Investing.com – The Dow ended lower on Wednesday, as investors reined in their bullish bets on stocks ahead of the close on further signs of trouble in the labor market. But the ongoing rise in technology stocks kept losses in check.
The underlying strength of the economy was given another gut check on Wednesday, as ADP reported that private labor jobs fell by 20.2 million last month, the worst decline on record.
The weakness in the labor market has added to investor fears the consumer will be cautious on spending at a time when many hope the lifting of restrictions around the country will kickstart economic growth.
Worries that the U.S. and China could be headed for a fresh collision course on trade also weighed on sentiment, with President Donald Trump expected to provide an update next week on whether China is sticking to its agreements under phase one trade deal agreed last year.
The update will come against the backdrop of the rising U.S.-Sino tensions as the Trump administration has threatened to impose tariffs on Beijing for its handling of the coronavirus.
Utilities, which usually serve as the defensive corner of the market, were among the worst hit, paced by declines from NiSource (NYSE:NI) and American Electric Power (NYSE:AEP) amid weaker-than-expected quarterly results.
The ongoing climb tech stocks, however, led by FAANG – with the exception of Google parent Alphabet (NASDAQ:GOOGL) – and chip stocks limited downside momentum in the broader market.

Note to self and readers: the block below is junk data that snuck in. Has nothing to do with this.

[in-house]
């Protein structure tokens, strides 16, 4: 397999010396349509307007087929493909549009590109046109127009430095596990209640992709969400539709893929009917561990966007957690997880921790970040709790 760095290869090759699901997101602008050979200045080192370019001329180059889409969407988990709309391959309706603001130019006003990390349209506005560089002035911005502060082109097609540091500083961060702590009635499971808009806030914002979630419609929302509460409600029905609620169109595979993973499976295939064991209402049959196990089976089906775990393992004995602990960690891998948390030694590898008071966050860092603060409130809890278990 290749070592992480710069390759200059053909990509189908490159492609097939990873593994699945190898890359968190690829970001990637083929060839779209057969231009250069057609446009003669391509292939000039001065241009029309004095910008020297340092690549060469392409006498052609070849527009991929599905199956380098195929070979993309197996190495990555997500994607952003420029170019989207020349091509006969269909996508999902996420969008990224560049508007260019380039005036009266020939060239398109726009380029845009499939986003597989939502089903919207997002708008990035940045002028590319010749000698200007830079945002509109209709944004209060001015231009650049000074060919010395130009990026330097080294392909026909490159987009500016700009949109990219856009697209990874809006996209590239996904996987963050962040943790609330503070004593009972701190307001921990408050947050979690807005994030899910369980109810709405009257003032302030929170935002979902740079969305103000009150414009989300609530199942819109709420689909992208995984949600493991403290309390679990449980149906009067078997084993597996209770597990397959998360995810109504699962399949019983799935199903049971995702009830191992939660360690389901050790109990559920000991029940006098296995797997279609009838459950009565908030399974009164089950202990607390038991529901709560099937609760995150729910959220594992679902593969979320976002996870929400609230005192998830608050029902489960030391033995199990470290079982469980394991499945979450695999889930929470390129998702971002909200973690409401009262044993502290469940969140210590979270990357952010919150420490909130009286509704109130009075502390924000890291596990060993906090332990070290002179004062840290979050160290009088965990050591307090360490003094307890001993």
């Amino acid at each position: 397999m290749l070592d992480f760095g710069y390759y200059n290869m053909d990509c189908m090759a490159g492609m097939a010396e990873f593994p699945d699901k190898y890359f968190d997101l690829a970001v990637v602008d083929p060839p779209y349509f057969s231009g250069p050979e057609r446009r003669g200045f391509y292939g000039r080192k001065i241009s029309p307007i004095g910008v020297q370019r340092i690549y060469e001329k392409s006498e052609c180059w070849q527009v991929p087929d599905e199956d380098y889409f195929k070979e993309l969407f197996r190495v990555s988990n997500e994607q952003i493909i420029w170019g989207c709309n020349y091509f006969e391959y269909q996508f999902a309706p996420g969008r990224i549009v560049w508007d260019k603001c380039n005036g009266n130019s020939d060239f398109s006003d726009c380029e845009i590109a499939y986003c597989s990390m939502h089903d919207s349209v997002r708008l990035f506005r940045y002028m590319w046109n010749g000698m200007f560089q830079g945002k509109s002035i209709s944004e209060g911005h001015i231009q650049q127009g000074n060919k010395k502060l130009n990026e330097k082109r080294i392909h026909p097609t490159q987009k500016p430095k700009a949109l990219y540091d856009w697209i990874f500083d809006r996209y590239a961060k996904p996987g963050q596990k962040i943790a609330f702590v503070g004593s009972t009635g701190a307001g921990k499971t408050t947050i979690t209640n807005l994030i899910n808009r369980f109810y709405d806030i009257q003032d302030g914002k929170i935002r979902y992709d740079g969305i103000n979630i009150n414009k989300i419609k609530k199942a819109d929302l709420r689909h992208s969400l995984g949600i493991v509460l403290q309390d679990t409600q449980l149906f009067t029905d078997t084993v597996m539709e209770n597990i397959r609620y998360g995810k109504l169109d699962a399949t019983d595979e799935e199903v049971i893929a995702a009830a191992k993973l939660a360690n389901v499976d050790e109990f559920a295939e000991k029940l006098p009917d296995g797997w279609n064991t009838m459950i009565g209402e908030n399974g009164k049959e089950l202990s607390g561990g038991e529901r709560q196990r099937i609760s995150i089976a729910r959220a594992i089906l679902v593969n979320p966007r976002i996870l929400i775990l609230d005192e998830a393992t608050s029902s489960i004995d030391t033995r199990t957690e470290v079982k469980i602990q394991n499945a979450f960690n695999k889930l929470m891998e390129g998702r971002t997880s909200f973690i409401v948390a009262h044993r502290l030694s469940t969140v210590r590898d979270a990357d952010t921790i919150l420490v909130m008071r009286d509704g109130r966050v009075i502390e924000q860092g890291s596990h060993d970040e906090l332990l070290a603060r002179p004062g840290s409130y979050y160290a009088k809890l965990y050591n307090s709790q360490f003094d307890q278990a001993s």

On the earnings front, meanwhile, investors digested mostly bullish quarterly results from corporates.
General Motors (NYSE:GM) rose 3% after reporting first-quarter earnings that topped consensus estimates.
Wendy’s (NASDAQ:WEN) rallied 6.6% after the declines in same-restaurant sales narrowed each week through April, while first-quarter results slowed from the Covid-19 pandemic.
Shopify (NYSE:SHOP) jumped 7.28% as revenue topped estimates amid a surge in demand for e-commerce as the pandemic has shuttered offline businesses.
Pinterest (NYSE:PINS) reported revenue that topped estimates, but the social media company warned on gross margins as advertising income slowed in the wake of the coronavirus crisis, sending its shares 15% lower.
Energy stocks were among the biggest decliners on the day, as oil prices fell amid ongoing concerns about a glut in supply, but a smaller-than-expected build in weekly U.S. crude inventories supported sentiment somewhat.